I was kind of a mess. Firstly, Nolan hadn’t really learned to drink out of anything else yet. We had been working on a bottle (on days I was at work), and a straw cup, for months, but he was just doing ok at those. We suddenly had to do a crash-course in bottle and cup drinking! Secondly, no one warned me about the hormone fallout. Nobody! The whole time you’re nursing, your brain is sending you all these wonderful, lovey-dovey chemicals that make you feel good and loving. And then when baby suddenly stops nursing -boom! They’re gone. I felt like the bottom had dropped out. And, of course, it didn't help that my child, who every day of his life has needed me and wanted me, is now rejecting me like I'm poison. Love you, too, Nolan. :) I tried to get him to come back to it for a week or two, thinking maybe he just needed a break because he was teething. (I’d heard that some babies go on “strike” from nursing sometimes related to teething.) I pumped for a couple weeks, and then realized he was really done. I cried the day I packed up all my nursing stuff to put away in storage. That was a huge, wonderful, fulfilling part of my life for 18 months, and I was sad to see it end. After that, I really did recover quickly. Nolan was growing and developing and seeing him become more independent was exciting. (Plus, I'll admit, it was nice knowing I could leave him for more than a couple hours without needing to pump!)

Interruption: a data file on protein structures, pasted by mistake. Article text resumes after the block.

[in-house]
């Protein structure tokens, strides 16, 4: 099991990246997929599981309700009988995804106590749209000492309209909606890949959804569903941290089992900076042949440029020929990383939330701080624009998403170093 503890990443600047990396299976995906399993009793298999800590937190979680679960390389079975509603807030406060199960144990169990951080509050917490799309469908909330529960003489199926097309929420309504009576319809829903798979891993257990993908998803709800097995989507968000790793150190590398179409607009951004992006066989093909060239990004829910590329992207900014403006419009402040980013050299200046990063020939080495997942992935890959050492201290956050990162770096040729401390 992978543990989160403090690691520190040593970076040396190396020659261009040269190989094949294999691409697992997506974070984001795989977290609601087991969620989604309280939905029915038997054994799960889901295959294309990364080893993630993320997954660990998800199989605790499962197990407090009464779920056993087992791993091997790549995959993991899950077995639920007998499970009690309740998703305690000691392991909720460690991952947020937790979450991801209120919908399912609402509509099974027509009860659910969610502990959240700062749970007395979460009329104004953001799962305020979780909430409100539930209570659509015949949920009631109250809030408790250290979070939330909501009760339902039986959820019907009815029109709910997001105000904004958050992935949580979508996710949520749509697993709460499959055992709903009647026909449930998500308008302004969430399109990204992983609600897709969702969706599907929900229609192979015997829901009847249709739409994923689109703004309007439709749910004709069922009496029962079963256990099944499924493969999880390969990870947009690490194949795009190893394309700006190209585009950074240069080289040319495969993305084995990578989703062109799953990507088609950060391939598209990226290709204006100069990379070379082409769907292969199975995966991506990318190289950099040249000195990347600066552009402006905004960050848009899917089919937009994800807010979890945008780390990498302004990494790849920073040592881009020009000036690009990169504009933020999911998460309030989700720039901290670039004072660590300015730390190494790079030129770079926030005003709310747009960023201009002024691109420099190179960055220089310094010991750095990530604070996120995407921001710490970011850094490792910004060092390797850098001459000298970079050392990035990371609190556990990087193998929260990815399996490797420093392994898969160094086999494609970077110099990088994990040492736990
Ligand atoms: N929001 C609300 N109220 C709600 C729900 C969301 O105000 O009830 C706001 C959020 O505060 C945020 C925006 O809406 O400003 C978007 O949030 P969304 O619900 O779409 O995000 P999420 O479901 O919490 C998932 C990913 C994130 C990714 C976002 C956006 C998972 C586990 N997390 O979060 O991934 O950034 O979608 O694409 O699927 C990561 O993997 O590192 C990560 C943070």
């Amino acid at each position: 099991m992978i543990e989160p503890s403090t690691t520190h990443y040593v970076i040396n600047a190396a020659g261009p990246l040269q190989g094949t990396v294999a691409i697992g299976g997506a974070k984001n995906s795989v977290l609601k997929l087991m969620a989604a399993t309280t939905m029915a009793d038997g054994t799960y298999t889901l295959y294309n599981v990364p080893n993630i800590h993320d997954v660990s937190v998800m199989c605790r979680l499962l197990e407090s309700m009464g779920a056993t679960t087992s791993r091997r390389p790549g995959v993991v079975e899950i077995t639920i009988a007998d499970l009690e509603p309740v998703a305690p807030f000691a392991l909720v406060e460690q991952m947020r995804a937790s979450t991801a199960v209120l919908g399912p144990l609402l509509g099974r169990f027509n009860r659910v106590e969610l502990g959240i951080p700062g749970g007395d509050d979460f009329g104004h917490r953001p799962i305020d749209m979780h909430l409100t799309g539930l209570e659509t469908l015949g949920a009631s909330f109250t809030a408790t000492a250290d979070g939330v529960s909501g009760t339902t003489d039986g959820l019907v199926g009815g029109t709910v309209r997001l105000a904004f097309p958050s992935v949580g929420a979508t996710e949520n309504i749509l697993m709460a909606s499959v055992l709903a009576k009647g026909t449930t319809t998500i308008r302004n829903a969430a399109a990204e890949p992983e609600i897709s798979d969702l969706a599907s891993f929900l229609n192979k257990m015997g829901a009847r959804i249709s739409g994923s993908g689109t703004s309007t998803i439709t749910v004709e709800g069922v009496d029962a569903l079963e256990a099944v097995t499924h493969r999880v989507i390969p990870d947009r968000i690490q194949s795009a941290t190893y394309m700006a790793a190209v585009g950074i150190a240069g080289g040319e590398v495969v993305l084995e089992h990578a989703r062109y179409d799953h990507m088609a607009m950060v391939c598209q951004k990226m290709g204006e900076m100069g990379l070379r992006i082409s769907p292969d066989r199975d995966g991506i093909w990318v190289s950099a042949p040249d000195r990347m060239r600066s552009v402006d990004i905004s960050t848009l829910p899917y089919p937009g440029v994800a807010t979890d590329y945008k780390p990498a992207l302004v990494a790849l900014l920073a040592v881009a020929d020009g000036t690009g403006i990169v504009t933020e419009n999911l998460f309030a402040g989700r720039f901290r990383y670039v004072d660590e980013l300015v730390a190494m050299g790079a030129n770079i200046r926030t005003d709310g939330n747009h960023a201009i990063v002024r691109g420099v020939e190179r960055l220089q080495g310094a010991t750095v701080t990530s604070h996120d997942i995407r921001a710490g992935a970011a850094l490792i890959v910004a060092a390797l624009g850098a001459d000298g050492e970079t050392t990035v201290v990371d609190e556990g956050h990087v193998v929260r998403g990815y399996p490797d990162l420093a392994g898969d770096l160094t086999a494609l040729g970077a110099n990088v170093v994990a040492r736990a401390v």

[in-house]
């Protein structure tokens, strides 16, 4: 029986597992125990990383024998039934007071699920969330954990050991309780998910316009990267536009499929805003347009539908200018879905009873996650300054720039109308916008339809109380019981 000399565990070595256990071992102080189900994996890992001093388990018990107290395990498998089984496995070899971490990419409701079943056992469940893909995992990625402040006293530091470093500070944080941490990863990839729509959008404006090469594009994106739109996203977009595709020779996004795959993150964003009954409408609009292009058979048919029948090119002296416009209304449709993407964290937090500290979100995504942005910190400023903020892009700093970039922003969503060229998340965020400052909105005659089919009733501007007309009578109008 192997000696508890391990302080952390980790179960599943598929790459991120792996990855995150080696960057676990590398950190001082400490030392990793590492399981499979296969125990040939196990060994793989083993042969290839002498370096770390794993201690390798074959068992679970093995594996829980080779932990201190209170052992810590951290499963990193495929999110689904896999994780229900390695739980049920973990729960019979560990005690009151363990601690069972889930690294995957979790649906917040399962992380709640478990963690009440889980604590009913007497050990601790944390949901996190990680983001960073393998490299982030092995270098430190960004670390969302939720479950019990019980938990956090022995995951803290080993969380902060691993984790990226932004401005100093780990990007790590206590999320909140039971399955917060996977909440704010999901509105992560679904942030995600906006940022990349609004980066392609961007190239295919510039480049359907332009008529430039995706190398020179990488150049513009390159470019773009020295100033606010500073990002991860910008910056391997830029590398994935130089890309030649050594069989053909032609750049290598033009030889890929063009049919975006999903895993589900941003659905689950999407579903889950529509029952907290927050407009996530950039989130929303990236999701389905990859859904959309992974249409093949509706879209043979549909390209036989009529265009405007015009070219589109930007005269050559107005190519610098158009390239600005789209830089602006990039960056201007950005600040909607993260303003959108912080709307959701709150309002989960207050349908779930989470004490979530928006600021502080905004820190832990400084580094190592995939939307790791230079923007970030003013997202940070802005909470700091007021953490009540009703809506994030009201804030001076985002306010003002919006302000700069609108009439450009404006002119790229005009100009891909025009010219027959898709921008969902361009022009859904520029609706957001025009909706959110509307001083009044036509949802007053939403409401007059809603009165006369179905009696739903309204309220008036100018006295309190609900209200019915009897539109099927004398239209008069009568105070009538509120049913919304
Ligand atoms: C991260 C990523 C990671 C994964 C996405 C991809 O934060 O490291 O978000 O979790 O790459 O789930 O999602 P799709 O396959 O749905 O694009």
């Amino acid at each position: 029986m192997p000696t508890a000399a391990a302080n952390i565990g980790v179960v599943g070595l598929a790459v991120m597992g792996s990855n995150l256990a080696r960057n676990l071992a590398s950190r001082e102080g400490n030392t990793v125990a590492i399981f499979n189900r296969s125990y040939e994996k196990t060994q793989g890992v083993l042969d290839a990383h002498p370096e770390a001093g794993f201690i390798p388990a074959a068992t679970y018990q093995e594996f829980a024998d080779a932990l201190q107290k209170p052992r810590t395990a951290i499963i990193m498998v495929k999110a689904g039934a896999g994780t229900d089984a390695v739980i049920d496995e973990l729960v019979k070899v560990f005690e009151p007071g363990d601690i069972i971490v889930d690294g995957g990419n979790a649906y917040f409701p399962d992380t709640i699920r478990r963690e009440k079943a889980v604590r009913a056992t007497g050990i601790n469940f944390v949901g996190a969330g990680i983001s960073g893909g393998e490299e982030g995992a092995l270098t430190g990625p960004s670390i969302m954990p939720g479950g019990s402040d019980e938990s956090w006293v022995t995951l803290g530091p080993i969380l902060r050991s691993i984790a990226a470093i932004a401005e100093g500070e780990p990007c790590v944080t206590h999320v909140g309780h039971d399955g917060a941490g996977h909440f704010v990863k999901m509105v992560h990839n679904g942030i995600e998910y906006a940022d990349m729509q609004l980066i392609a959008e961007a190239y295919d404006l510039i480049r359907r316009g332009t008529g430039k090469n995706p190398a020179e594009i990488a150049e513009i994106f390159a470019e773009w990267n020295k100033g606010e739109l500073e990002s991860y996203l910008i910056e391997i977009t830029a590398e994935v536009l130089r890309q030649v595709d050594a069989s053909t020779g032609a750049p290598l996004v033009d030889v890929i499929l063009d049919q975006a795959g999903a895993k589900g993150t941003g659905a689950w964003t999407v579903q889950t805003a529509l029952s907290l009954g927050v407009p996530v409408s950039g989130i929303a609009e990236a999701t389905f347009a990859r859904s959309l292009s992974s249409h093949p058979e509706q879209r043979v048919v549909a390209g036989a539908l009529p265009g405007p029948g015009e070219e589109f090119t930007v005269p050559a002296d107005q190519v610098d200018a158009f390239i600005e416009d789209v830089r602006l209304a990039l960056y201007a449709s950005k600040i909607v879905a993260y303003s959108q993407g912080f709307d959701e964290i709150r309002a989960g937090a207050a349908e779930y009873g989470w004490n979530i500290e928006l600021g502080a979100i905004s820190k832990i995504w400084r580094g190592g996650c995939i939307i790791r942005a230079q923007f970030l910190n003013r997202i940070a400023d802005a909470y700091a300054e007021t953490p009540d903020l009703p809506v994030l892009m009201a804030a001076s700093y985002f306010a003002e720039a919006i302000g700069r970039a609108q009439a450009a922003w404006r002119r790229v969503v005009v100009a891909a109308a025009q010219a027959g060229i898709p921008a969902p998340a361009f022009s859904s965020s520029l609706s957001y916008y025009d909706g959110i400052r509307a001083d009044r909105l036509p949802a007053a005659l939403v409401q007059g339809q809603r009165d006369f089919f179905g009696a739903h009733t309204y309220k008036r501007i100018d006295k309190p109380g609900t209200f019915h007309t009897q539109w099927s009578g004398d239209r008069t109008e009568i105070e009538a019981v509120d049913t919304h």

Just chewing on some pump supplies...

Daddy, Nolan.... and a breastpad.

So, from a bumpy beginning, to a surprising end, nursing Nolan was quite the adventure. I’m so fortunate I was able to do that for him. And, I’m so fortunate that I had such incredible support from my husband, Nolan’s pediatricians, and the breastfeeding support group. Breastfeeding can be hard, especially for babies with Down syndrome, and support and education is vital in those situations. (Believe it or not, I know of one mom who was told by the pediatrician that she couldn’t breastfeed her baby after receiving a Down syndrome diagnosis!) Even though breastfeeding wasn’t easy for us, it was so worth it and I know it did so much good for Nolan.

Thanks for reading!